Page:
A father shouldn't have to outlive his own son. It's not right.
My pops died when I was too little to remember. And without the pictures my mom kept, I wouldn't even know what he looked like.
Stove was like my second pops, and did things with me I never got a chance to do with my real flesh and blood. His son, J.R., was my best friend since fifth grade, and lived in the same apartment building as me. It didn't matter that I'm black and they're Puerto Rican. We got to be almost family. But I don't deserve any more best friends. Not after the way I played J.R., and ran off when he needed me the most.
I'd heard the sirens screaming up Frederick Douglas Boulevard, so I figured it was safe to get my chicken-ass back to the park. I watched from across the street, and wouldn't get any closer. J.R. was lying on the basketball court under a green sheet, and his blood was on the ground all around him. Everything I'd done was weighing down on me, till moving my feet was like lifting two solid blocks of cement.
People were looking at me because they knew how tight we were. I didn't want to see inside anymore, and tried to keep my eyes on the high fence around Rucker Park. Then I saw Stove coming up the block in his mailman's suit, pushing a cart full of letters.
"That's the boy's father," somebody whispered, and the blood pumping inside me turned ice cold.
I heard a voice beg Stove not to look. I shut my eyes tight, but couldn't stop from opening them again.
An old lady came out of the crowd and threw her arms around Stove. He was down on one knee, crying in the street.
My best friend had just got stabbed to death right in front of me, and I didn't lift a finger to help him. I was too scared, and knew that I still had to worry about my own skin.
I saw my reflection in a car window, and wanted to spit on it.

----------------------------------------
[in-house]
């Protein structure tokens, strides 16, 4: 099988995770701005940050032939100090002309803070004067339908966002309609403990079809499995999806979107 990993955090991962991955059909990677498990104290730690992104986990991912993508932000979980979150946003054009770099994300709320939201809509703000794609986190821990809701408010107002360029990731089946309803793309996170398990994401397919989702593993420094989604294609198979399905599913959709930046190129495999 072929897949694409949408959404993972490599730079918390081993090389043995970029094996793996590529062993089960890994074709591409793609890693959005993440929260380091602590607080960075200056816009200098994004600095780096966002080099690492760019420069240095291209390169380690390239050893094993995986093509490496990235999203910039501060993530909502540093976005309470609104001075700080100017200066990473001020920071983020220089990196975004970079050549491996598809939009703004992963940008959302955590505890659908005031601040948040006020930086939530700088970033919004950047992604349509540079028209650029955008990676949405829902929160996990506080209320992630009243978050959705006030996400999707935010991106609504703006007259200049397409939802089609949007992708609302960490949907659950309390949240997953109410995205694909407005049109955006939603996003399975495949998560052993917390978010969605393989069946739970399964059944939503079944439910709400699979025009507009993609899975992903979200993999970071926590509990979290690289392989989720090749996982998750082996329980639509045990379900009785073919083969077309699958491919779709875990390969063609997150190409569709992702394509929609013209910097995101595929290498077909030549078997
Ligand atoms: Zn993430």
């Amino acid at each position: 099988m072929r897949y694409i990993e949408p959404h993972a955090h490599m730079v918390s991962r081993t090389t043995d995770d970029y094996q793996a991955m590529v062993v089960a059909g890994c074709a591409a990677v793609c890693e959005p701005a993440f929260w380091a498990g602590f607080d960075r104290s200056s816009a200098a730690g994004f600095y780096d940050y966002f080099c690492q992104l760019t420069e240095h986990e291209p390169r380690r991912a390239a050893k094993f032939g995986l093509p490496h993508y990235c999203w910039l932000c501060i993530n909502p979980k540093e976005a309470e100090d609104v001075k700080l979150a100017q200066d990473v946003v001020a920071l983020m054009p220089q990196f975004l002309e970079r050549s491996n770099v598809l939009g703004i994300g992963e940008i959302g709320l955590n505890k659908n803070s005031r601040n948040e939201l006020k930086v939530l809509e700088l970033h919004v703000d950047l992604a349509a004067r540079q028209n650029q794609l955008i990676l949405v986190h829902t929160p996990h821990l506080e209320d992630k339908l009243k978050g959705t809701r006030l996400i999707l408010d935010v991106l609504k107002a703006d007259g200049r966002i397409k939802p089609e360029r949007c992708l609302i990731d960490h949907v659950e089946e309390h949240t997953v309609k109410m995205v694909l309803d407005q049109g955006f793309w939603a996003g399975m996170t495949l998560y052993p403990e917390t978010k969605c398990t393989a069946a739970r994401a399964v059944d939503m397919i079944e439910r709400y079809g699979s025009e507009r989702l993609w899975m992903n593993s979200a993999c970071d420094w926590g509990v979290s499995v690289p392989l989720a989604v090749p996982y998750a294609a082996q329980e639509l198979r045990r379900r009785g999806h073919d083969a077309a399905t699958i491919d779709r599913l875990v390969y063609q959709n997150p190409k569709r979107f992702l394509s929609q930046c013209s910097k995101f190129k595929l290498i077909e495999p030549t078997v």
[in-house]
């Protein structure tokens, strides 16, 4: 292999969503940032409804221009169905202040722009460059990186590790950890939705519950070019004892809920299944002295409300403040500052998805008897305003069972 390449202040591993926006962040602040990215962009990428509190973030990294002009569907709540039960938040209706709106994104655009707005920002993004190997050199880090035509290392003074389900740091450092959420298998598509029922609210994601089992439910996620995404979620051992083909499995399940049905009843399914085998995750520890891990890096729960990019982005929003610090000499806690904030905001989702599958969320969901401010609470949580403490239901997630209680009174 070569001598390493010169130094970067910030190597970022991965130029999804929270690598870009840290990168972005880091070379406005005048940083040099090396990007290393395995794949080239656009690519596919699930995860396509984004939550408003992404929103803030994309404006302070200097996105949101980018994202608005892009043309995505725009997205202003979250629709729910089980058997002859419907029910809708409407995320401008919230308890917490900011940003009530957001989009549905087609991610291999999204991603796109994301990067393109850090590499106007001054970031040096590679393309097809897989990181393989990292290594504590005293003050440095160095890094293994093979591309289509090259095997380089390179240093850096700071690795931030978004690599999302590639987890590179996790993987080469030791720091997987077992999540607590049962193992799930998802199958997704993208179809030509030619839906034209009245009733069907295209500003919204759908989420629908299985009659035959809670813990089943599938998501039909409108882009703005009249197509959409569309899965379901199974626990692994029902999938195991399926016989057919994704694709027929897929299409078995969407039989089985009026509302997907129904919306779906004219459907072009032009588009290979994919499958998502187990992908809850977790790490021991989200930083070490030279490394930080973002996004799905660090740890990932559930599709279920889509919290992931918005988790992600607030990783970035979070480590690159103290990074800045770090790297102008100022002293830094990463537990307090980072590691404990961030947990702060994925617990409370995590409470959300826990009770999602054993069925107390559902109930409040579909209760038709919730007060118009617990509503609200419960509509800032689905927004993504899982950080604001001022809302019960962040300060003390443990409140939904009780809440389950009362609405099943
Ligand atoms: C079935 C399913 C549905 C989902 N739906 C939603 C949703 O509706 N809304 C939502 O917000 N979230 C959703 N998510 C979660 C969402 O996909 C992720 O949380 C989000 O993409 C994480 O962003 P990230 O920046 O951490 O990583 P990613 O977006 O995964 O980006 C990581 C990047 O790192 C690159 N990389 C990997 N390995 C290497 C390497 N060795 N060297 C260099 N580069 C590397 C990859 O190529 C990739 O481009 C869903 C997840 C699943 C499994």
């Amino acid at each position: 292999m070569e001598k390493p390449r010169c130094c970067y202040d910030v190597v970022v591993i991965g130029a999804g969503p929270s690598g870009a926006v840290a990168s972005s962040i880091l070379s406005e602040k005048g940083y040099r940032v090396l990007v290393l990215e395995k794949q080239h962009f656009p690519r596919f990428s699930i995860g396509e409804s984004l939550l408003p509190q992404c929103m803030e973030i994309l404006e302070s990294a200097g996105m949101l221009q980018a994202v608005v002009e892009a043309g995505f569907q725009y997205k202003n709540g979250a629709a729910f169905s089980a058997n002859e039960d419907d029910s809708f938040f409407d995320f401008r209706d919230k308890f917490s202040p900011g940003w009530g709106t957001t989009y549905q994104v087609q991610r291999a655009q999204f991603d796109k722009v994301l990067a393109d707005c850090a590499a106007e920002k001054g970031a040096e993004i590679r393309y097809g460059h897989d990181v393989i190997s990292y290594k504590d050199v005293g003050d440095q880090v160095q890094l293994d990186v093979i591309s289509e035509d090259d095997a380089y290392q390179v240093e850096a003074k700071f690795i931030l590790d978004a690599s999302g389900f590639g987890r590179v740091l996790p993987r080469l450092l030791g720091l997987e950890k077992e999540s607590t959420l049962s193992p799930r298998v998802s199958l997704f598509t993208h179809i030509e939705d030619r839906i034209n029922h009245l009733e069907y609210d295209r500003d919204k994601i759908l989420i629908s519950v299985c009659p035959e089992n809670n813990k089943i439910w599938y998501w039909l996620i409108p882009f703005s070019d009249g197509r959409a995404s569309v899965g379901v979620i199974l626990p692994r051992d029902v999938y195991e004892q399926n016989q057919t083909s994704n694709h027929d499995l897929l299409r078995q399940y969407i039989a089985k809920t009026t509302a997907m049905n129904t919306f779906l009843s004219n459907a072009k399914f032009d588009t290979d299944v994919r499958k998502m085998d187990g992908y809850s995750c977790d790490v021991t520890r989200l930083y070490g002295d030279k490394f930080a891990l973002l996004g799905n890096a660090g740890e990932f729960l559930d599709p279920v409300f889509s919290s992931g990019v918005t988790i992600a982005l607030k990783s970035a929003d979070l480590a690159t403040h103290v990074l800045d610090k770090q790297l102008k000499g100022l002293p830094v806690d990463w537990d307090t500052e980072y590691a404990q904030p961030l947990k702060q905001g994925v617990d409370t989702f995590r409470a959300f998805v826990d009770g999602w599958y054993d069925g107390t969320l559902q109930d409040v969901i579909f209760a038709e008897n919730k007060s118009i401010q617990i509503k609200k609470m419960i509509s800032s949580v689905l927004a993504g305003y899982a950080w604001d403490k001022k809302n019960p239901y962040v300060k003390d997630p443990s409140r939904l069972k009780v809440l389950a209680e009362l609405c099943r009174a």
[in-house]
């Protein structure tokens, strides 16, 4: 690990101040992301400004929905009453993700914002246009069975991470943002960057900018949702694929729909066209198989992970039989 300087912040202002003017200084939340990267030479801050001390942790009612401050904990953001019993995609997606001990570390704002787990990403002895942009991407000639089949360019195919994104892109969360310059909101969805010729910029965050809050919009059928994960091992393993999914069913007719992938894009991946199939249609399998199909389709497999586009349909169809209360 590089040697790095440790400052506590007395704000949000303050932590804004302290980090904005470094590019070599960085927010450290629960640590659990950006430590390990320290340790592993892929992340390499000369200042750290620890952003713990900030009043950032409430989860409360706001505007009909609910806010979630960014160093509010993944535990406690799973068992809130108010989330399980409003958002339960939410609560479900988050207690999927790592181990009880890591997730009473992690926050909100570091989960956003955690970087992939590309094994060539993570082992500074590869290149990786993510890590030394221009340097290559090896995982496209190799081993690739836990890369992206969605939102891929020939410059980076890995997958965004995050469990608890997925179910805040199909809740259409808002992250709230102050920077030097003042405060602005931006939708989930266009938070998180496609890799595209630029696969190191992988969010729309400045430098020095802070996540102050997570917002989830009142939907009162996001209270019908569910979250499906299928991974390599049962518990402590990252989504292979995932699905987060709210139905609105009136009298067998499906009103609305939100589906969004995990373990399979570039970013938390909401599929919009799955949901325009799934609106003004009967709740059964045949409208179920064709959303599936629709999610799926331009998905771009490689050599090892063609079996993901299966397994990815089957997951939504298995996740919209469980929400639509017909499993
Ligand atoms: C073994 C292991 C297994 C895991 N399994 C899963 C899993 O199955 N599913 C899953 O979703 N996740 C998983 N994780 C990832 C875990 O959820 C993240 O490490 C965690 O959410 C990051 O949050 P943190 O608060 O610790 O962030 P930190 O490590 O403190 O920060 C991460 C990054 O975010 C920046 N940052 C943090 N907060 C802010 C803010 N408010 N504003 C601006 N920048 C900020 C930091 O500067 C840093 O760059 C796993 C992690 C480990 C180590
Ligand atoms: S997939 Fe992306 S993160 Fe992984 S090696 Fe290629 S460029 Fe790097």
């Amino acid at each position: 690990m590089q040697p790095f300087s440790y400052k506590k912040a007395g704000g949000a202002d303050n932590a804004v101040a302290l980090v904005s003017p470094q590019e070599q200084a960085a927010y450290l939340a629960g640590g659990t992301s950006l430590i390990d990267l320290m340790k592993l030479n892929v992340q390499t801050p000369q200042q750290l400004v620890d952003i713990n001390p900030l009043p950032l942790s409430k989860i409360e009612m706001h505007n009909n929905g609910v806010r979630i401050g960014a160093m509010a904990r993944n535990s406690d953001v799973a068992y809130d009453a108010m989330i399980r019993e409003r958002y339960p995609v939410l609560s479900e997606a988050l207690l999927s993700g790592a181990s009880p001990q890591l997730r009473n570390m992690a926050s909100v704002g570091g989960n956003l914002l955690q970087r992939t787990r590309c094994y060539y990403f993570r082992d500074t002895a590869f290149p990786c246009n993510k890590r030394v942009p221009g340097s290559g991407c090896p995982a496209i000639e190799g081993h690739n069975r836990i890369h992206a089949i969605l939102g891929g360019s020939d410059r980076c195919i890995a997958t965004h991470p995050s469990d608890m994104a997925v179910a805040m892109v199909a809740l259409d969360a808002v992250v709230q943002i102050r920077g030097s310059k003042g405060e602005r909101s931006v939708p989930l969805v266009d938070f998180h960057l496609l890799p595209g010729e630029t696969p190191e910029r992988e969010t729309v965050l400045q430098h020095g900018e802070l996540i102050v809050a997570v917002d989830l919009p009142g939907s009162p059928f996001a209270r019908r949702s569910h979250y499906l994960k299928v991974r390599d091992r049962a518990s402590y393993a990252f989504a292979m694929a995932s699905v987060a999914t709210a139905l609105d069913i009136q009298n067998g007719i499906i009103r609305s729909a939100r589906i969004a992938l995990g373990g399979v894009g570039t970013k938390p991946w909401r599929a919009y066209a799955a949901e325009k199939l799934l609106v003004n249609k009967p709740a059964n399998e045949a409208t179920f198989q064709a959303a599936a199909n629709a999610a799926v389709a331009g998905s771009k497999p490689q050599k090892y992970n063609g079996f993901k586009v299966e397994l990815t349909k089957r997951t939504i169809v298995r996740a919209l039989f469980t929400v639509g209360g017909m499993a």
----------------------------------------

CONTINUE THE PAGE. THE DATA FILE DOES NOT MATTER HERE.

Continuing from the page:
I remembered Stove telling J.R. about the day he was born. How he put his hand on J.R.'s chest to feel his heart beating. Only now my ears were stuck on the sound of kids bouncing basketballs. They were pounding the sidewalk, over and over, like heartbeats gone wild.
J.R. and me grew up the same-- dreaming about winning the big basketball tournament at Rucker Park. We wanted it so bad that it got to be in our blood. We played on that court all the time, except those nights in August, when we'd just watch with our mouths hanging open. That's when the best pickup teams in the city would throw down in the middle of Harlem, right around the block from where we lived.
We could see it perfect from J.R.'s window. But we always wanted to be inside the park so we could feel it, too. Rucker Park is where some of the greatest pro ballers ever, like Dr. J and Wilt Chamberlain, squared off against street legends-- guys with tags like Goat and Helicopter. Stove reffed lots of those famous games, before either J.R. or me was born. He's the head ref at the tournament now, and always works the championship game.
J.R.'s pops had reffed our games since we were eleven years old, playing youth league. He never cut us a single break. Any call that was close went against us. I guess Stove wanted to teach J.R. and me to stand on our own, and show people he blew an honest whistle.
J.R. used to complain to his mother about it all the time, before she died from cancer a few years back.
"I thought blood was supposed to be thicker than water," he'd say to her, knowing his pops was listening in.
Then Stove would rip back, "There's only sweat on a basketball court, Mami. And it's salty, just like a baby's tears."
I was at J.R.'s crib the night Stove called from the hospital to say she'd passed away. We looked at pictures from her last birthday party, and J.R. couldn't stop crying. I left when Stove got home. But the second I walked out the door, I broke down, too. I sat on the stairs between floors in our building, bawling my eyes out.